transaction independent

Standard method of handling exceptions

Auto-gather caller, client & session metadata

Column-level auditing structures and triggers
Dynamic Logging
Off by default, and low overhead, so insightful debug lines can remain in Prod code
Can be turned on and off without Prod interruption
Toggles kept in a table or application context
Turn on for a PL/SQL unit or list of units, session, end user or named process, IP address, domain
Simple
dbg(‘Calling X with ‘||i_parm);
info(‘BEGIN: Nightly Reconcile’);
warn(‘X took ‘||l_diff||’ s too long’);
err();
tag();
startT(); <stuff> stopT(); elapsed();
Choice of Output
Minimally: to table and screen
Optionally: to file
Nice to have: ftp, pipe, AQ, http, etc.
Output must be transaction-independent
DBMS_SESSION

(Yes)
set_identifier()
puts end user ID into DB (AUDIT, V$SESSION, alert, trace, DBMS_MONITOR, etc.
Simple
Framework
•who called the routine, their IP address, client machine name, and client OS user name

•when they called the routine, how long the subroutines took, and how long the entire call took

•what the call accomplished, the number of iterations, the current iteration, the value(s) passed back

•parameter values passed into the routine, as well as changing and derived variables determined within

•old and new column values if data is changing

•path the call took through the control statements

•anomalies, warnings and errors detected, etc.
"Starter" Framework Too Much?
Thousands of downloads, but not much feedback or developer contributions.
Too many moving parts.
Too complex for shops with one app per schema or one app per DB.
60 page doc and days to week learning curve
Security often done in directory server now
Common messages almost never used
Email-from-DB tables rarely used
Locking always needs customization
"Simple" Starter Framework
7 services and 17 objects
Single app schema
Download and Install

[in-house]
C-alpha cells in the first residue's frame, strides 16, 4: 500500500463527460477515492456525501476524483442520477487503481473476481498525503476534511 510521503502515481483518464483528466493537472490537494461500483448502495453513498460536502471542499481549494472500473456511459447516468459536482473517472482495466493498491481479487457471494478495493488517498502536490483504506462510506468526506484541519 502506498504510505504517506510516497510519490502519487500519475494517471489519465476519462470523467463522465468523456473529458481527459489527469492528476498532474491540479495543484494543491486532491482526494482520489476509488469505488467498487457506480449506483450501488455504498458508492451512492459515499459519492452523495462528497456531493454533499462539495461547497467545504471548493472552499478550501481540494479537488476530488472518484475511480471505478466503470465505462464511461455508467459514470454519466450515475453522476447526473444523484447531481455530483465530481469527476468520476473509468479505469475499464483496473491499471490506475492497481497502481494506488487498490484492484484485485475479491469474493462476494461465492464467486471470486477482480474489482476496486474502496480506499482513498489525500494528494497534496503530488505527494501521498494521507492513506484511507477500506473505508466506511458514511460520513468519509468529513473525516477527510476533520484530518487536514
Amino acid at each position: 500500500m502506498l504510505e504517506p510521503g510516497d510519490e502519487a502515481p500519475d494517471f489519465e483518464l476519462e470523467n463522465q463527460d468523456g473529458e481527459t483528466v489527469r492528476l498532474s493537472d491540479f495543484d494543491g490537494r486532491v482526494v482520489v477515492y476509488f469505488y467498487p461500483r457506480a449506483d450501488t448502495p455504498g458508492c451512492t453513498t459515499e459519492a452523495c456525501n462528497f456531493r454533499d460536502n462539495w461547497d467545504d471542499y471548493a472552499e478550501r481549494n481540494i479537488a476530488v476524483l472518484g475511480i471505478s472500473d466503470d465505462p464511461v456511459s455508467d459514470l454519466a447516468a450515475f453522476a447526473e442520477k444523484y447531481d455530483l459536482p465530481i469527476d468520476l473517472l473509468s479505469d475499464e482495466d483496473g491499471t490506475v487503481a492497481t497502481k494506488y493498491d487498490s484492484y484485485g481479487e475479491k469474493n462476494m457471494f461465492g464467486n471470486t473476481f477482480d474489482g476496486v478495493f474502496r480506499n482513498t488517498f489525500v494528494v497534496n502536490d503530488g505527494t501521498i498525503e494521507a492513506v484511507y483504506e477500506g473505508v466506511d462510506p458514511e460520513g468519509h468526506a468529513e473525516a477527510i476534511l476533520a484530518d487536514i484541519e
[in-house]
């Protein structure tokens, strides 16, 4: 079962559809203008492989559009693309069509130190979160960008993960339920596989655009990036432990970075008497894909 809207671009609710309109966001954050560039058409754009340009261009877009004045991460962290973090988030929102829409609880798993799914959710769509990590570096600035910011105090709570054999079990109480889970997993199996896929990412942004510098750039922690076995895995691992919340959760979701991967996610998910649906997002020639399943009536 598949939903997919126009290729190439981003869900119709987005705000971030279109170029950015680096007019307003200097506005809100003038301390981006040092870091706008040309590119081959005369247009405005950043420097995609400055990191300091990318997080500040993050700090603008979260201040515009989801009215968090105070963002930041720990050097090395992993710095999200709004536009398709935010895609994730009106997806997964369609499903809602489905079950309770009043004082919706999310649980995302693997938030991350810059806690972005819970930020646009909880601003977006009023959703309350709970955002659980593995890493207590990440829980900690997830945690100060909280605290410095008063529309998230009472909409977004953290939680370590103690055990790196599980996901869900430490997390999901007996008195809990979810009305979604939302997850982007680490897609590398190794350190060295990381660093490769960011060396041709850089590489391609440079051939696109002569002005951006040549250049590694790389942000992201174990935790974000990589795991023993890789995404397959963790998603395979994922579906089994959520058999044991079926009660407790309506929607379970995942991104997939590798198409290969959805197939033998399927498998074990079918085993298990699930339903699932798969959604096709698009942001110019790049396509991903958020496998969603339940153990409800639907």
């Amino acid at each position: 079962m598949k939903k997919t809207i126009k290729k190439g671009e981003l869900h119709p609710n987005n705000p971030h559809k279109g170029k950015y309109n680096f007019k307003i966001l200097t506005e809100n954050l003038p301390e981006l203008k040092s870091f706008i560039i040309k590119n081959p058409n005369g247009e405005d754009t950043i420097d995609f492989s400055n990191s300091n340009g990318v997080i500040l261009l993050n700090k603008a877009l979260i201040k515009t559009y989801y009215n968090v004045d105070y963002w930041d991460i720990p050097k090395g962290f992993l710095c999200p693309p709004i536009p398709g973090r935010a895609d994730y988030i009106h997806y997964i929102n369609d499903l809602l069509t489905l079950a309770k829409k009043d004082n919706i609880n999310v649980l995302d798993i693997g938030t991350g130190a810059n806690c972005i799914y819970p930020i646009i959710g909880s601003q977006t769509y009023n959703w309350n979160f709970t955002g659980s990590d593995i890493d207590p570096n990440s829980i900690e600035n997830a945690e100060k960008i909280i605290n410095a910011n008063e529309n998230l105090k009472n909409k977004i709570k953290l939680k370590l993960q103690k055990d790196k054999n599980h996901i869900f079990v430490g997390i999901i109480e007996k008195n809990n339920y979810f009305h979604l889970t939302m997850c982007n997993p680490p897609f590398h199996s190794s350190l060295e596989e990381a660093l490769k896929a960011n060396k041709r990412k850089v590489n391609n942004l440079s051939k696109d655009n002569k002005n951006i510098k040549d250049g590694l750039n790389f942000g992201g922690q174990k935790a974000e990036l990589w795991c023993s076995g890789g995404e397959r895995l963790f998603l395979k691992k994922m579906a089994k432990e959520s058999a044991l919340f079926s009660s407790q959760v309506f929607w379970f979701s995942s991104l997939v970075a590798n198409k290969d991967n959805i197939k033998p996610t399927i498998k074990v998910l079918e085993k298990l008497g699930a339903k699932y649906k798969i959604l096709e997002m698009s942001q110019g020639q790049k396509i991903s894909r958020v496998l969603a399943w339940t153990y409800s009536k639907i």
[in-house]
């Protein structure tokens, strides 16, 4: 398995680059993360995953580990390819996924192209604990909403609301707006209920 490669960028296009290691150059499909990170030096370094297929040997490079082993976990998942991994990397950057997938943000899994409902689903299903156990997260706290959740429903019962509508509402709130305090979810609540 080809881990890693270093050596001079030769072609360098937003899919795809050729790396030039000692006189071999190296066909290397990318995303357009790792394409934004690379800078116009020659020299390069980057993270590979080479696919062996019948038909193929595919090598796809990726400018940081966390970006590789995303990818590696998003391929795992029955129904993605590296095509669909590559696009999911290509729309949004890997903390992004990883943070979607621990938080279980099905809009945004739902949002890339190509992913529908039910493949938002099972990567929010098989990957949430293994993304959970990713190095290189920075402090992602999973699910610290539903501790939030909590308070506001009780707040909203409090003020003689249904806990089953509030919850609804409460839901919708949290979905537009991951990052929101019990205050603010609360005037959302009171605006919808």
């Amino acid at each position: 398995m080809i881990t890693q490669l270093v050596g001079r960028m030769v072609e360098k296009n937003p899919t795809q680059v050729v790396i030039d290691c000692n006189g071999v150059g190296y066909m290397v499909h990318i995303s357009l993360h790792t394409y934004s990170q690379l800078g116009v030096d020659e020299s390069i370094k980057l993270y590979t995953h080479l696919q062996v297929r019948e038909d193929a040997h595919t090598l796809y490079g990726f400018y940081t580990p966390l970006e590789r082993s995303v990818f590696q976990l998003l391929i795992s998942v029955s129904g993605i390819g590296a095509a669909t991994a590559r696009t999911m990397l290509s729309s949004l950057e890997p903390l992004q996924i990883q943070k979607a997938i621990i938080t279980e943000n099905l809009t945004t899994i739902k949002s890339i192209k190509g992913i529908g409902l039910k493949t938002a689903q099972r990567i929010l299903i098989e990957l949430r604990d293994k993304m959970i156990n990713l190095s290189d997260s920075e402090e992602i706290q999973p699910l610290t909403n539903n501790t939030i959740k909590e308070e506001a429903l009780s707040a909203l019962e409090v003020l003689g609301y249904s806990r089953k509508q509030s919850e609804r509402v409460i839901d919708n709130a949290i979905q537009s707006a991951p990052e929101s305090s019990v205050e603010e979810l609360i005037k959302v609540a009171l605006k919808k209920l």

Go to http://sourceforge.net
Search for PL/SQL framework.
Select first project (sourdough loaf icon)
Select Browse All Files.
Drill to plsqlfmwksimple/2.1.
Download and unzip Simple.zip
Start SQL*Plus as SYS
If installing to existing scheme, remove DROP and CREATE USER statements.
Run __InstallSimpleFmwk.sql
Done.
Major Services
LOGS
err(), warn(), info(), dbg()
TIMER
startme(), stopme(), elapsed()
ENV
init_client_ctx(), reset_client_ctx()
tag(), untag()
tag_longop()
gen_audit_triggers.sql
Auditing
Run gen_audit_triggers.sql.
Generates trigger for every table in your schema.
Remove triggers not needed.
Remove auditing on columns not needed.
Done.
Audited changes are recorded to APP_CHG_LOG and APP_CHG_LOG_DTL
May need view or materialized view to simplify access to audit data.
Metrics
TIMER package
startme(timer name)
stopme(timer name)
elapsed(timer name)
log elapsed times using logs.info()
Create separate automated processes to monitor metrics, learn from them over time, and notify when anomalies are detected.
Logging
LOGS package
info(msg), warn(msg), err(msg)
record important data, expected and unexpected error conditions
dbg(msg)
to document code and leave hooks for dynamic, real-time logging
set_dbg (boolean and directed)
Debugging
Parameter values table-driven
Parameters in APP_PARM
Debug (on/off, session, unit, user)
Debug Toggle Check Interval (in minutes)
Default Log Targets (Screen=N,Table=Y,File=N)
Parameters can be temporarily overridden through logs.set* routines
Monitor & Trace
ENV offers:
tag/untag to modify module, action and client_info
tag_longop to track long operations
init/reset_client_ctx to set/unset client_identifier and other client metadata if desired
Performance of Log Destinations
Screen (10K msgs = 1 sec)
Quick-and-dirty testing and debugging.
Log Table (10K msgs = 4 sec)
A default job keeps the table trimmed to a couple weeks of data.
File (10K msgs = 15 sec)
Pipe (10K msgs = 8 sec + 4 sec to log them)
Conclusion
Putting it All Together
Write and document public interface.
Write tests that all fail.
Write body in pseudo-code.
Fill in the algorithm, making sure routine does one thing and one thing well. Ensure it uses assertions to check assumptions. Clean. To standard. Formatted.
Wrap pseudo-code with log and debug calls, adding a little runtime context. Voila! 3-birds with one stone.
Then I run the tests until they all work, using the instrumentation and metrics if there is trouble.
Instrumentation should be in place before production problems occur.
But it can be added easily after as well.
Adopt or build a standard library.
It must be simple and easy to use.
Encourage or enforce its use.
Do it today! It’s easy and rewarding.
Questions?

Contact:
bcoulam@yahoo.com
Framework:
http://sourceforge.net/projects/plsqlframestart
Papers & Presentations:
http://www.dbartisans.com
vs.
Could by kept and immediately changed in a global application context, but this is not supported in a RAC environment until 11gR2.

Strictly DBA? Strictly developers? Hybrids?

Written PL/SQL that was release to Prod?
Who has never had anything go wrong in that production PL/SQL?
When things do go wrong, how long does it take to diagnose the problem?
Intro
Monitoring
&
Tracing
Becoming Aware there is a Problem
Silent Fester
Side Effect
New Guy
Phone Call
Email
Pink slip
Options without Instrumentation
Options with Instrumentation
Proactively monitor and analyze:
sessions
logs
metrics
audit data
Finding the Problem Source
Monitor & Trace
Full transcript